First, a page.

The chart below shows the implications of how many of each type of line might get called using a full game approach to calling D-lines. Each column adds up to the 15 points required of the D-line.
|Full Game Approach||Not Aggressive||Occasionally Aggressive||Fairly Aggressive||Pretty Aggressive||Aggressive||Very Aggressive||Extremely Aggressive||Maximally Aggressive|
|O-Line (Very Rare)||0||0||0||0||specific case||specific case||specific case||specific case|
Scroll horizontally to see all columns.
The type of lines you call affects how much each player on each line plays. The more aggressively you call a game, the more there’s an imbalance in playing time between players on the D-line. This helps understand the effect that each approach will have on team-wide playing time.
|Effect on Playing Time||Not Aggressive||Occasionally Aggressive||Fairly Aggressive||Pretty Aggressive||Aggressive||Very Aggressive||Extremely Aggressive||Maximally Aggressive|
|Depth D-line Players||Even PT||3-4||2-3||2||1||0-1||0||0|
|Top D-line Players||Even PT||8-10||10-11||11-12||12||12||12||12-15|
|O-line Players that Flex||Even PT||Up to 15||Up to 15||Up to 15||Up to 16-18||Up to 16-18||Up to 16-18||16-20|
Scroll horizontally to see all columns.
As you can see, the more aggressively you call the game, the less your depth players see the field. Equally as important, the more aggressively you call the game, the more you’re relying on your top players.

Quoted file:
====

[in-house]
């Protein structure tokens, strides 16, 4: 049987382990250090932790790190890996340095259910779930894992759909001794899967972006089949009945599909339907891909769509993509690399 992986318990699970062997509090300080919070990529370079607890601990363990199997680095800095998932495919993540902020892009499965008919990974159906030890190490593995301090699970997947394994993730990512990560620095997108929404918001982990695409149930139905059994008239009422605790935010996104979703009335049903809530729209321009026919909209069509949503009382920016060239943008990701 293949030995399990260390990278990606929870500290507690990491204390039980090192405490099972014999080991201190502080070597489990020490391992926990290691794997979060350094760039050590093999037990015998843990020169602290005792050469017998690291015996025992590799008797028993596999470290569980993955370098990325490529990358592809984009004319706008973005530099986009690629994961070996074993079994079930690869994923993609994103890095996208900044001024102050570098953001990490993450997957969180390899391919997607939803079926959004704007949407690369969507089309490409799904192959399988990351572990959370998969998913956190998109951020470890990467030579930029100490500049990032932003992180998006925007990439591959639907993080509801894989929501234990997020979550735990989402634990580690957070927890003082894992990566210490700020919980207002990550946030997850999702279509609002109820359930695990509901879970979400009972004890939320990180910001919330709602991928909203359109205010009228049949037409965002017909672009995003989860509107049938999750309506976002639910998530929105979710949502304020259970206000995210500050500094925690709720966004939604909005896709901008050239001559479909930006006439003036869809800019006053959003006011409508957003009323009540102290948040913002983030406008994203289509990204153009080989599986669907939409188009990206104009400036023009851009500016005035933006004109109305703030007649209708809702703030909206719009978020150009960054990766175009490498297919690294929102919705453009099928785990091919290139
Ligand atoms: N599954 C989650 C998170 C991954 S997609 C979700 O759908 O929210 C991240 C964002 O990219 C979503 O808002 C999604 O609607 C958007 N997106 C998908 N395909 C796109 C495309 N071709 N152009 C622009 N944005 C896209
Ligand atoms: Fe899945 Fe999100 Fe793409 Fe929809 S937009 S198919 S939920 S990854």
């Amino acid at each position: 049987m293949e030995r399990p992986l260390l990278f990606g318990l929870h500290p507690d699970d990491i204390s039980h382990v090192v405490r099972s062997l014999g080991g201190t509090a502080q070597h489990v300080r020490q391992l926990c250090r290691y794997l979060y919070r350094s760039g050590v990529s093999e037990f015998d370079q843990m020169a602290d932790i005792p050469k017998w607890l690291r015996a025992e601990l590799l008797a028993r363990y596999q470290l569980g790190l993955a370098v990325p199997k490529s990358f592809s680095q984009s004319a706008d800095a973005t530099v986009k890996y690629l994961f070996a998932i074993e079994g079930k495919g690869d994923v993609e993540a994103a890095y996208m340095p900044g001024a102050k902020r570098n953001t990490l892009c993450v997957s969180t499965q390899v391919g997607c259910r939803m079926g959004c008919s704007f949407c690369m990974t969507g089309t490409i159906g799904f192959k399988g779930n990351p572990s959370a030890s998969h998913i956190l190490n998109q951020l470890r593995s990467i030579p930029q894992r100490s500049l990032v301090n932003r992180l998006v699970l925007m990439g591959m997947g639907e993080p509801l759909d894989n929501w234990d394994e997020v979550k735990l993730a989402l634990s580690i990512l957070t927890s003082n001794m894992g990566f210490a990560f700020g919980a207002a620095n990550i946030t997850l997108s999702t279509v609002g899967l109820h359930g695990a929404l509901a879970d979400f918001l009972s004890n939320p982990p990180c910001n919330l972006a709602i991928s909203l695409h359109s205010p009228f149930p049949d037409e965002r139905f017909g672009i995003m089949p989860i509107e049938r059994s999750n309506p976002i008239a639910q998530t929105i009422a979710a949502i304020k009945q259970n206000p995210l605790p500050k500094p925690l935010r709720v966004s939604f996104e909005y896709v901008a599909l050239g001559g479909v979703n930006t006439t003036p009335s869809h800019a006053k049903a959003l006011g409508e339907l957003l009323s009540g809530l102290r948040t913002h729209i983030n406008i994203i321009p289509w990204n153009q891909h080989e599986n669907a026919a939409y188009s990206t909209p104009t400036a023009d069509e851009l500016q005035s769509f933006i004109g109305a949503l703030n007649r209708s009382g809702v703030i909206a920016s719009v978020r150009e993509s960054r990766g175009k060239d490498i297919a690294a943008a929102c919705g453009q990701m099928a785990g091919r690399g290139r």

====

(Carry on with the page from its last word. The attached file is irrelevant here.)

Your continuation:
The goal here is not to place a judgement on which of these approaches is the right one: it’s to understand the effects of your game-long decisions on subgroups of your players.
Considering the Implications
There are some important considerations when assessing how to utilize specifics subgroups.
Top D-line Players
Being a top D-line player is the most physically demanding and grueling role on a team. As a sub-caller, we should consider:
- How fresh are they? How effective are they?
- Do they need a point off?
- If so, when should I give them a point off?
When you call games aggressively, you’re asking a top D-line player to play around 12 points against fresh and skilled O-line opponents. You are pushing these players to the brink of what their bodies can handle, and that becomes one of the key limiting factors to their effectiveness.
In a big game, elite teams expect their top O-line players to play basically every single offensive point. In addition, a few of those players might play a couple of high-value defensive points. For these players, we should ask: